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In re Smith

December 16, 1996

IN THE MATTER OF THE PERSONAL RESTRAINT PETITION OF: ROBERT S. SMITH, PETITIONER.


Date first document (petition, etc) was filed in Court of Appeals: 07/01/96.

PER CURIAM. Petitioner Robert Smith has filed a personal restraint petition, contending that the sentences imposed on his convictions of one count of burglary and four counts of forgery in Snohomish County Cause Nos. 95-1-00499-1 and 95-1-00763-0 were based on incorrectly calculated offender scores. To prevail here, Smith must establish either (1) actual and substantial prejudice arising from constitutional error, or (2) nonconstitutional error that inherently results in a "complete miscarriage of Justice." In re Cook, 114 Wash. 2d 802, 803, 792 P.2d 506 (1990); In re Hews, 99 Wash. 2d 80, 88, 660 P.2d 263 (1983). Bare assertions and conclusory allegations are not sufficient to command judicial consideration and Discussion in a personal restraint proceeding. In re Rice, 118 Wash. 2d 876, 886, 828 P.2d 1086, cert. denied, 506 U.S. 958, 121 L. Ed. 2d 344, 113 S. Ct. 421 (1992).

Smith contends the Snohomish County court miscalculated his offender score by including a prior California assault conviction as part of his criminal history. He argues the California conviction would be classified as a misdemeanor in Washington and therefore should not have been counted in calculating his offender score for the Snohomish County convictions.

The State of Washington in its written response to the petition concedes that Smith's California conviction should not have been used in setting his offender score for the burglary and forgery offenses, but argues that he is estopped from challenging those scores. Because Smith pleaded guilty to the offenses charged with knowledge that the State had included the California assault conviction in its offender score calculation, the State asserts the doctrine of estoppel bars consideration of the sentencing issue.

For the doctrine of equitable estoppel to apply, the State must establish:

(1) an admission, statement, or act inconsistent with the claim afterwards asserted; (2) action by the other party on the faith of such admission, statement or act; (3) injury to such other party resulting from permitting the first party to contradict or repudiate such admission, statement, or act.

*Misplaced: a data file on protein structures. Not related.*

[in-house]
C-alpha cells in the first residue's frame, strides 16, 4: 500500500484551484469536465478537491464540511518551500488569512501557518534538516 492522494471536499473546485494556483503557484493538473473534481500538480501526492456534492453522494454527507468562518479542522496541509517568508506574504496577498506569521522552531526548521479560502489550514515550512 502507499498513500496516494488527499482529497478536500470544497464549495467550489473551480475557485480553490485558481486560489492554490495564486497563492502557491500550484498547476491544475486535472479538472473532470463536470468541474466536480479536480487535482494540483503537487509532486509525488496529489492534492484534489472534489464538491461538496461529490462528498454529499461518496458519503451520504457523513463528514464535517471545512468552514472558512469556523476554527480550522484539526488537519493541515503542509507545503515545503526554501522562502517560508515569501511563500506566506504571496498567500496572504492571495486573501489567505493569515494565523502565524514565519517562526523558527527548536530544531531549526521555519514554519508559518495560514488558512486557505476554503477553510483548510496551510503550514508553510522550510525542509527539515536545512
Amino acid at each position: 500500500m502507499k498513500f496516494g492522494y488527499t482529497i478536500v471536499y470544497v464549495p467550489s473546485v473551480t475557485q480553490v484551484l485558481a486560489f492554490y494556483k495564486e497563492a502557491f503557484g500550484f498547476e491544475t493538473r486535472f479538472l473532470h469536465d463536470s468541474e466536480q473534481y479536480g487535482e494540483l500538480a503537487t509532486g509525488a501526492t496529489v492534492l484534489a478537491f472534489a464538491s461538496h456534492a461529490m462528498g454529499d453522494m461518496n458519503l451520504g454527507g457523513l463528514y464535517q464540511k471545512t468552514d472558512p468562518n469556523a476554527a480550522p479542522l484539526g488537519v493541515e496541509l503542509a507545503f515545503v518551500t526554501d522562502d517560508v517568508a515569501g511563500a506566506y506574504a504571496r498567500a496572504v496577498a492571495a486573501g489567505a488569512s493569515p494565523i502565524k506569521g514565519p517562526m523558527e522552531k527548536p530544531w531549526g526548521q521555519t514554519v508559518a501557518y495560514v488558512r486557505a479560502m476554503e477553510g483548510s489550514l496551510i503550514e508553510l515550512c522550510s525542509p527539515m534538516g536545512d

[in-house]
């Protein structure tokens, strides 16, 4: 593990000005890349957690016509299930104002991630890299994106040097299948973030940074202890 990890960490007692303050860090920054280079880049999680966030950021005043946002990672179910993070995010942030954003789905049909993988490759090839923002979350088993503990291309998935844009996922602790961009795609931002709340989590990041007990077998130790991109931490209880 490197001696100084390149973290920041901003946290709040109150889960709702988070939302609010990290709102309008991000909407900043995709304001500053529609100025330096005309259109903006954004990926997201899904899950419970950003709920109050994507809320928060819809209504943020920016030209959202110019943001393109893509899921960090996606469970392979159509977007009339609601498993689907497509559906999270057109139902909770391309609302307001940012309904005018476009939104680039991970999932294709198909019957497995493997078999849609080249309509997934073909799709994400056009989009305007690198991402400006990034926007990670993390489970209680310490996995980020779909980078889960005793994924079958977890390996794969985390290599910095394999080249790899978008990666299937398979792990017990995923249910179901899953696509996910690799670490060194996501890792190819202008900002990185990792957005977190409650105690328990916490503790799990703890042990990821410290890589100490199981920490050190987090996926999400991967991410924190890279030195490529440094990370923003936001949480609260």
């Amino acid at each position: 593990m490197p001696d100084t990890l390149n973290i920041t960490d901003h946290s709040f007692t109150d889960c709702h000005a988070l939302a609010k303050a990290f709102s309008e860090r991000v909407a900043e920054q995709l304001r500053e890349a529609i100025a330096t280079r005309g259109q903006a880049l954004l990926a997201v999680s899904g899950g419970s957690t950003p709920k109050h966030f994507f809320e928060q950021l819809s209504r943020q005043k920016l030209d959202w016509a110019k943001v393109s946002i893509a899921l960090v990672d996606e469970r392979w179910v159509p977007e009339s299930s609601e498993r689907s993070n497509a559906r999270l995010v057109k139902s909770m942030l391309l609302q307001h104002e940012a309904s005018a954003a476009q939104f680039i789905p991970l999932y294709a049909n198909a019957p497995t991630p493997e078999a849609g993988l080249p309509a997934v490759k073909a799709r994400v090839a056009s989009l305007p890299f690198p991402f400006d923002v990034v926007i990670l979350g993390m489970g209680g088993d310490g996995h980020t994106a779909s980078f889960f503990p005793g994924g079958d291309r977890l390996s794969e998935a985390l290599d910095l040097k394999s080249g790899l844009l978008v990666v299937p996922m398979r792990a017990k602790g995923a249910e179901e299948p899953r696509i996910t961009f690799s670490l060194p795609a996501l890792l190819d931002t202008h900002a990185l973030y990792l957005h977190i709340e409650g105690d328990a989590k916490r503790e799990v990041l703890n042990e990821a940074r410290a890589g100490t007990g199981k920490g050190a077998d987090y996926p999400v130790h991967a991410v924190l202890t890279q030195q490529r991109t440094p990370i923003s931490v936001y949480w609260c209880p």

Farm Crop Energy, Inc. v. Old Nat'l Bank, 38 Wash. App. 50, 53, 685 P.2d 1097 (1984) quoting Wilson v. Westinghouse Elec. Corp., 85 Wash. 2d 78, 81, 530 P.2d 298 (1975). "The party alleging estoppel must prove all elements."

Department of Ecology v. Adsit, 103 Wash. 2d 698, 703, 694 P.2d 1065 (1985).

Even assuming the doctrine of estoppel can apply in these circumstances, *fn1 the State has not shown that it detrimentally relied on Smith's "admissions" that his California assault conviction counted for scoring purposes. The State simply alleges that it "might" have done things differently had it known that Smith's offender scores were calculated incorrectly. These conclusory allegations are not, however, sufficient to demonstrate that the State would not have entered into the plea agreement with Smith if it had known the offender scores were incorrectly calculated.

See, Kirk v. Moe, 114 Wash. 2d 550, 557, 789 P.2d 84 (1990). Thus, Smith is not estopped from challenging the offender scores.

"It is axiomatic that a sentencing court acts without statutory authority when it imposes a sentence based on a miscalculated offender score." State v. Roche, 75 Wash. App. 500, 513, 878 P.2d 497 (1994).

Because the sentencing court in this case did not use the correct offender scores or correct standard ranges when it imposed sentences at the high end of the standard range on Smith's burglary and forgery convictions, the matter must be remanded to the court for resentencing. Counsel should be appointed to represent Smith in the new sentencing proceeding.

We vacate the portion of the judgments and sentences in Cause Nos. 95-1-00499-1 and 95-1-00763-0 that establish the length of the sentences imposed and remand the matter to Snohomish County Superior Court for resentencing.

In all other respects, the judgments of conviction ...


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